Wednesday, December 6, 2023

ASMSU discusses future of MSU following Simon's resignation

January 29, 2018
The general assembly sits during the debate about the bill to condemn MSU administration in regards to their handling of the Larry Nassar case on Jan. 18, 2018, at the MSU International Center. The bill passed with a unanimous vote.
The general assembly sits during the debate about the bill to condemn MSU administration in regards to their handling of the Larry Nassar case on Jan. 18, 2018, at the MSU International Center. The bill passed with a unanimous vote. —
Photo by Matt Schmucker | The State News

As the Associated Students of Michigan State University, or ASMSU, President Lorenzo Santavicca said, “We are in a crisis mode right now at our university." 

Following a series of events, including former MSU President Lou Anna K. Simon's resignation, Athletic Director Mark Hollis' retirement, ex-MSU doctor Larry Nassar's sentencing, Attorney General Bill Schuette being called to investigate MSU's handling of the scandal and student outcry, Santavicca said the student body needs to come together.  

He called an informal meeting on Thursday, bringing together all members of ASMSU in the wake of Simon's resignation. The meeting's intent was to provide a sense of community for the organization and to discuss how the university could move forward. 

“Tonight is when we effectively close the chapter of saying anything about the confidence of this administration, because now we have the opportunity to start with a new leader to say what we want to happen at this institution, to reassure the fact that we want to build confidence again at this university," Santavicca said. "It’s our university, bottom line. I’ve seen a lot of comments, people saying that the university administration will listen to us, not the other way around.”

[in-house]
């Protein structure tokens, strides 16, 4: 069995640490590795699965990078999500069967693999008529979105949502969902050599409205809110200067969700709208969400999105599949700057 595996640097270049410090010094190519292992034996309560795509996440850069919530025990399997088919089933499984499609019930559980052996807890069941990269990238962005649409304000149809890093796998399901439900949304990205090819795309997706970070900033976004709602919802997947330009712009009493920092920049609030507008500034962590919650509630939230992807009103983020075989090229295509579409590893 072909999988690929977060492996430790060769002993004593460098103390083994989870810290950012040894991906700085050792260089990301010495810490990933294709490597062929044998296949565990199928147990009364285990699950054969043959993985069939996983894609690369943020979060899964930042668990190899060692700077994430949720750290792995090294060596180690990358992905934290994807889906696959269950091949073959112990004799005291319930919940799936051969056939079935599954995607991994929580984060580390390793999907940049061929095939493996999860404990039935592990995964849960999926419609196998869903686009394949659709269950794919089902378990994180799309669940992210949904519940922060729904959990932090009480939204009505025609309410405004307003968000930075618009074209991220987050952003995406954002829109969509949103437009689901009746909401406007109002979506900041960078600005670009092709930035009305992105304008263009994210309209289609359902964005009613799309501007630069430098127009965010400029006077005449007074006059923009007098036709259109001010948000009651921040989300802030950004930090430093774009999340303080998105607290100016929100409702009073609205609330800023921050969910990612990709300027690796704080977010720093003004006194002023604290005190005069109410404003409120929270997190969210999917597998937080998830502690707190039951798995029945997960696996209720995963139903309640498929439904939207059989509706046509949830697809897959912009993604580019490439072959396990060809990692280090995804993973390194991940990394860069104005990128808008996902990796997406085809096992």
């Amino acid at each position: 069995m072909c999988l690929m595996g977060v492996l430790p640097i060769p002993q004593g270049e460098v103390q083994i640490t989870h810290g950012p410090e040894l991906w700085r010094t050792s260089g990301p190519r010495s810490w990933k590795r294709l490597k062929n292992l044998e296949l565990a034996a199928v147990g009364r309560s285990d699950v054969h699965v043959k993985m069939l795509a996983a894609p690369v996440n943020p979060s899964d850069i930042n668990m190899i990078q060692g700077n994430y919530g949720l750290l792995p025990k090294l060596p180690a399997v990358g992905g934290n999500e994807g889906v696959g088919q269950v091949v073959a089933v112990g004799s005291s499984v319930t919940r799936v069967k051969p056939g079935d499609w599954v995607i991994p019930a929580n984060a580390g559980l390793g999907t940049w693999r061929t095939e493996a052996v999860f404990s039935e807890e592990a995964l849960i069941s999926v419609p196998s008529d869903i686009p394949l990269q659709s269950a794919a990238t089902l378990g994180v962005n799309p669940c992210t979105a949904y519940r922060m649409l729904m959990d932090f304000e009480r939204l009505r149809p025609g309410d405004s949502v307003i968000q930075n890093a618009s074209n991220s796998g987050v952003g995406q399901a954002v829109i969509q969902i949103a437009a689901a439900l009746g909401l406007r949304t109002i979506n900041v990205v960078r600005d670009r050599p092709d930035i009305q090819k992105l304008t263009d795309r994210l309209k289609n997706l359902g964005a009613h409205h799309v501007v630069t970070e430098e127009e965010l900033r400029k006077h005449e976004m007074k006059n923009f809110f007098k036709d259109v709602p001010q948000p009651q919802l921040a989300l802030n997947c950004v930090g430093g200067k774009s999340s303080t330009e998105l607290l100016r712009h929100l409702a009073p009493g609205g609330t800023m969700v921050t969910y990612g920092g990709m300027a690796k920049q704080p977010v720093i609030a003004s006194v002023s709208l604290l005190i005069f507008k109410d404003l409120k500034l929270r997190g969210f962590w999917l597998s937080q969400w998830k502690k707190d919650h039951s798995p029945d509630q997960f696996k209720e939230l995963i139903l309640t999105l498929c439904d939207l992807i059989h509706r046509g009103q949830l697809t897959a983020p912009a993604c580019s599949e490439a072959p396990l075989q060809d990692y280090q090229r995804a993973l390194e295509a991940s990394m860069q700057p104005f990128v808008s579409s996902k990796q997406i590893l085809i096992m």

Residential College in the Arts and Humanities representative Brittany Wise said the issue should be less focused on unity and more on how to move forward. 

"I think that we can talk all day until we’re blue in the face on unity and what needs to happen, but if you’re not being specific about it, you’re not really doing anybody any good," Wise said. 

Last week, ASMSU unanimously voted on a bill condemning the Board of Trustees and calling for the university's administration to take responsibility for Nassar, not calling for any resignations. Lyman Briggs representative Ben Horne said the conversation should be about what policies change and how to stop the mishandling of sexual assaults from happening, rather than on Simon.  

“This wasn’t focused on who do we get rid of, because that doesn’t immediately make the change," Horne said. "President Simon has resigned. That’s not going to fix the problem.”

Opinions about Simon's resignation varied throughout ASMSU. Many representatives saw it as a necessity.

 “I’ve been waiting for her to resign for years," Wise said. "I think she was very much out of touch with the students, I think she was out of touch with our needs."

But some felt conflicted. 

“I think it is the best move for the university, but we are definitely losing somebody who, in the past, has been a positive influence on this campus," Horne said. "I think that she ended her tenure as a conflicted figure, but moving forward from this, we move forward with a unity that is rarely seen at Michigan State." 

College of Music representative Isaiah Hawkins, who helped pen the bill from last week with ASMSU representative of the Alliance for Queer and Ally Students Olivia Brenner, despite creating the bill without any resignations in mind, saw it as the first step towards change. 

"There’s a spotlight on Michigan State University, we’re under a microscope because of the actions and inaction by people in our administration and faculty," Hawkins said. "Sexual assault is an issue on college campuses nationwide, so I think we could use this attention to show how handling sexual assault on campus can be done right. If we take this call to action, we can be a role model in that regard when we currently are not.”

Santavicca said he hopes the long-term president, who has yet to be determined, is an external hire. And in response to the selection of Vice President and Secretary of the MSU Board of Trustees Bill Beekman as interim president on Friday, he said he looks forward to working with him. 

“It hurts to know that one of my mentors at this university is gone," Santavicca said. "But also didn’t make the right actions happen before it all piled up. Going forward now, our student government has to be the strongest voice on our campus.”

Support student media! Please consider donating to The State News and help fund the future of journalism.


Share and discuss “ASMSU discusses future of MSU following Simon's resignation” on social media.